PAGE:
Get Personal

Another change in buyer behavior over the last two years is the growing expectation of a personalized experience. 74% of online consumers get frustrated with websites when content that has nothing to do with their interest appears.

Groomed by websites such as Netflix, Amazon, and other adaptive websites, visitors seek out content that is specific and relevant to them. Even YouTube can recommend videos that it thinks you may enjoy. A 2013 Monetate/Econsultancy Study found that in-house marketers who personalize Web experiences see on the average, a 19% rise in sales.

Adding a personalization engine and strategy to your next redesign can help address weak conversion rates. Say you run a clothing business and a visitor recently purchased a shirt on your website.

If they visit your website again and see a promotion for the same shirt design, there’s a chance they’ll just ignore it. To attract and keep their attention, you could display related products, like pants or a bag that matches the shirt, to that specific visitor.

The companies that cut through marketing clutter today aren’t the ones with the flashiest ads, but the ones creating a unique and personalized experience.

Be Responsive

As noted above, buyers are increasingly using smartphones and tablets to find information online, and companies that don’t optimize their website from screen to screen are losing out.

According to a study conducted by Google, 79% of users who don’t like what they find on a mobile site will go and look for the information they need on another site. This shouldn’t be a surprise; if you walked into a store that was messy, unorganized, and had unhelpful salespeople, you’d probably leave immediately to shop somewhere else that was easier to navigate.

Use responsive design to create a site that adapts to fit a variety of screen sizes and be sure to incorporate behavior patterns of mobile users into your redesign strategy.

As part of your redesign, look to lighten the load on your site and ensure it appears properly on a variety of devices and browsers. In addition to load time, look at the structure of your website. Is it easy to navigate? Is there a clear route from research to purchase?

Mobile visitors in particular are action-oriented and need a clear route between point A and B. Use this redesign as a chance to make your site easier for visitors to move around throughout the sales cycle, instead of making them jump through hoops to become a customer.

Visual design choices are often the first to cross your mind (or your boss’s mind) when it comes to website redesigns, and for good reason: the visual experience of a website is significant.

In addition to that, however, make sure that your next website redesign incorporates functional improvements that reflect the way today’s viewers use your website. The improvements may not be as flashy or noticeable as new images or banding, but they can signify the difference between a good-looking website, versus a high-impact one.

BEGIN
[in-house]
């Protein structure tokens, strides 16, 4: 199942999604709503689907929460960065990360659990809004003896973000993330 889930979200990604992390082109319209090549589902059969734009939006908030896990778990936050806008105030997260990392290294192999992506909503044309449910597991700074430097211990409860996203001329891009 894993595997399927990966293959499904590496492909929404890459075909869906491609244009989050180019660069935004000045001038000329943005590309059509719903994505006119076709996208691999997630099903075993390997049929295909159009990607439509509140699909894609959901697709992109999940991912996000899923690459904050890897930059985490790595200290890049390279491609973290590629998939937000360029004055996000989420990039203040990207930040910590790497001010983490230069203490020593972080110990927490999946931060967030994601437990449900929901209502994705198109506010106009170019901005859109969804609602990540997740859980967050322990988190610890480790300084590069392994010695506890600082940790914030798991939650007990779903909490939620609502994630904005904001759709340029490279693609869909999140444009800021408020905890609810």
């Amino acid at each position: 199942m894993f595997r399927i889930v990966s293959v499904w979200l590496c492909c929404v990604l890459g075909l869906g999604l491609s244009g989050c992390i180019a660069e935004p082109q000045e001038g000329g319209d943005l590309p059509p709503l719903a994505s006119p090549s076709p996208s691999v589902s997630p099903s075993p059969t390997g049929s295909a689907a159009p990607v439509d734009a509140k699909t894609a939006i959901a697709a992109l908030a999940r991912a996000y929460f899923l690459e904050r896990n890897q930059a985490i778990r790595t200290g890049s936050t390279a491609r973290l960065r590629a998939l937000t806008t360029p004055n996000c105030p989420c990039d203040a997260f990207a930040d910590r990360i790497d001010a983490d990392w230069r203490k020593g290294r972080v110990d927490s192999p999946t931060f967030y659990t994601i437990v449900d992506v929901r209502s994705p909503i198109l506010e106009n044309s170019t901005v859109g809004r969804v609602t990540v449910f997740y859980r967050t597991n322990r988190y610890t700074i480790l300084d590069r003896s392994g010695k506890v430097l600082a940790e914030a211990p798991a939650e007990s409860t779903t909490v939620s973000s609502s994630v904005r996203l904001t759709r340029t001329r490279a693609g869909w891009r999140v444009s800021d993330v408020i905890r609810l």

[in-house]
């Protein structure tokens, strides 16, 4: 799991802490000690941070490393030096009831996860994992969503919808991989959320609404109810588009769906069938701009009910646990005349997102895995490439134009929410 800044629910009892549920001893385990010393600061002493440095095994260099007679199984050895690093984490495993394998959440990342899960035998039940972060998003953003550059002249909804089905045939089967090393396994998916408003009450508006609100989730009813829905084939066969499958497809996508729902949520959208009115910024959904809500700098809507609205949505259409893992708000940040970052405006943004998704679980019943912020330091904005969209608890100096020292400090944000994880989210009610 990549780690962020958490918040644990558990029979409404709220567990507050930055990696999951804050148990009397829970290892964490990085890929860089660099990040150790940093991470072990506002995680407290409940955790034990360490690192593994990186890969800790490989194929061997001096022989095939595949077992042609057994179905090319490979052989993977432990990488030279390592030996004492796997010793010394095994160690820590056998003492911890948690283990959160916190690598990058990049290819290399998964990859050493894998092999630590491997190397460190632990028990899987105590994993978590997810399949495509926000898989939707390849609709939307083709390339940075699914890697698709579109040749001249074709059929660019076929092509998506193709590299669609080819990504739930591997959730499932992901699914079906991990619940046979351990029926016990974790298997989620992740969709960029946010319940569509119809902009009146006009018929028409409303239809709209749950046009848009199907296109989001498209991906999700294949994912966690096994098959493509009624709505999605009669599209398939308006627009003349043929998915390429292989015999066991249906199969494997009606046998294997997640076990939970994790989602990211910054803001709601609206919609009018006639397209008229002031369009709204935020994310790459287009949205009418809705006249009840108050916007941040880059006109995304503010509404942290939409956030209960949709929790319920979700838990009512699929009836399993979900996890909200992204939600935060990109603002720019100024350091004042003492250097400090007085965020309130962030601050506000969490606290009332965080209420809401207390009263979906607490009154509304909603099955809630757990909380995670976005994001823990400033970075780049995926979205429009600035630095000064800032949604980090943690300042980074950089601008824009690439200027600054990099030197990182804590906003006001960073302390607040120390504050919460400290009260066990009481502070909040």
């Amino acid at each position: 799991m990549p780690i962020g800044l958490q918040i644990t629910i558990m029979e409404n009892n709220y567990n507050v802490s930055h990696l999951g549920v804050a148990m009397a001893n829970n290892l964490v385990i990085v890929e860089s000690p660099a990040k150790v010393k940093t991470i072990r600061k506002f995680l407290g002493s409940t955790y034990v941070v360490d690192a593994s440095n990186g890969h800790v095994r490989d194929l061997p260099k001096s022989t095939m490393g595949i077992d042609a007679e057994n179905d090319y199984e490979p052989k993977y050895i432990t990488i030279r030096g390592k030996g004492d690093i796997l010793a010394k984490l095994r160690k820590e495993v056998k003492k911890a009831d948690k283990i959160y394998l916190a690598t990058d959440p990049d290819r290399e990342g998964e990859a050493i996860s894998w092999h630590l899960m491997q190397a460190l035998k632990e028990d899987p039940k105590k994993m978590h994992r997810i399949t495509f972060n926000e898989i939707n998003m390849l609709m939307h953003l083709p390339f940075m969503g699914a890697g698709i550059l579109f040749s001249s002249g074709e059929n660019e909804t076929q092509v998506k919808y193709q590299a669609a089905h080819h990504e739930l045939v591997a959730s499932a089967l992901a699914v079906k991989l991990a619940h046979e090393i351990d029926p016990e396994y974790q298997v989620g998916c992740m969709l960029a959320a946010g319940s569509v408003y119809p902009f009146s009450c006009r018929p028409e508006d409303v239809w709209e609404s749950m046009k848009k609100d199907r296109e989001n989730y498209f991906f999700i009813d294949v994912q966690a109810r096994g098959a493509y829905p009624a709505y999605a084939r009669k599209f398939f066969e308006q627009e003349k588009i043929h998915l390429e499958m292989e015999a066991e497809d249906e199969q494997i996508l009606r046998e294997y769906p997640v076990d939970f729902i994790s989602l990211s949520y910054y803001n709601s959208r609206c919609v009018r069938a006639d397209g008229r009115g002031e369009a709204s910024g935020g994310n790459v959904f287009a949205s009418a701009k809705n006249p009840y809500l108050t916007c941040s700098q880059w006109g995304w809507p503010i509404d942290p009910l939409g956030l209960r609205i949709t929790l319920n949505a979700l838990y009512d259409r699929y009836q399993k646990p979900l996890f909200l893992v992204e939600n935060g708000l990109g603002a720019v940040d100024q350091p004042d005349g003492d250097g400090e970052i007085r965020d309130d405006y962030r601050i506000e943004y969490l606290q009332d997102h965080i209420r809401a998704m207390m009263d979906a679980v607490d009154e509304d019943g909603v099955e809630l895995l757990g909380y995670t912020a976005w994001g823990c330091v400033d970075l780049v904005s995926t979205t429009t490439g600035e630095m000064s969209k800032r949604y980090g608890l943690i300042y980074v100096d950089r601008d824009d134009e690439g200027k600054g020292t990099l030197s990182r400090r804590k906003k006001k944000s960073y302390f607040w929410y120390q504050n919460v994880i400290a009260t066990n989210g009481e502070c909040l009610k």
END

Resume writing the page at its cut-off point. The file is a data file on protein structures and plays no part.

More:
Whether it’s the result of new SEO requirements or shifting brand values, you may have to redesign your site sooner rather than later. But how do you approach this monumental change? Well, it takes a mixture of caution and creativity.

Unleash Your Creativity

Once you’ve verified that you’re pursuing a website redesign for the right reasons, feel free to unleash your creativity and try something new. However, it’s also important that you take a calculated approach to your creativity.

Don’t be afraid to consult with other people and accept constructive criticism. By combining creativity and caution, you can increase your chances of redesigning an effective, high-converting website that attracts and converts leads.

Tips and Tricks for an Effective, High-Returning Redesign

If after reading through these points you believe a redesign is the right solution for your website, you’ll want to proceed with a careful strategy. Here are some specific tips to help you maximize your efforts.

  • Gather Lots of Feedback: Next, you need to work on gathering feedback. This includes insights from those within and outside your company. Those within will the company will give you a good idea of what is and isn’t working below the surface, while customers and focus groups can provide feedback regarding visual appearance and functionality.
  • Develop a Budget From the Start: You don’t want to get too far along in the process without developing a budget. This allows you to realistically see which issues you’ll be able to tackle, as well as which ones aren’t feasible.

Focus on UX and Functionality

Approximately 40% of all visitors will abandon your website if a page takes more than 3 seconds to load. That’s why it’s crucial to put user experience (UX) and functionality as your top priority.

If it doesn’t work to enhance the average user’s interaction with your company, then it shouldn’t exist. Use Google’s PageSpeed tool so you can analyze the site speed and optimize for best results. It’s not to late to prevent people from leaving too soon.

Exploring the Long Scrolling Web Design Trend

web-trends-long-scrolling-thumb-300x200The smaller the screen, the longer the scroll.

That truism explains the rise of the long scrolling: with mobile browsing overtaking desktop browsing in 2014, the popularity of small screens has urged designers to rethink their outdated “above the fold” mentality.

Long-scrolling creates plenty of new opportunities for storytelling, navigation, creative visuals, and a more immersive overall experience. As a result, we find several common techniques and strategies start to emerge:

  • Parallax Graphics — Borrowed from the video game industry, this strategy of moving the backgrounds at different speeds creates a 3D effect and stimulating visuals that are more enjoyable to interact with.
  • Screens as Pages — An important way to organize information on a single page, differentiating concepts into screen-sized sections, usually by changing the background, makes sites more cohesive.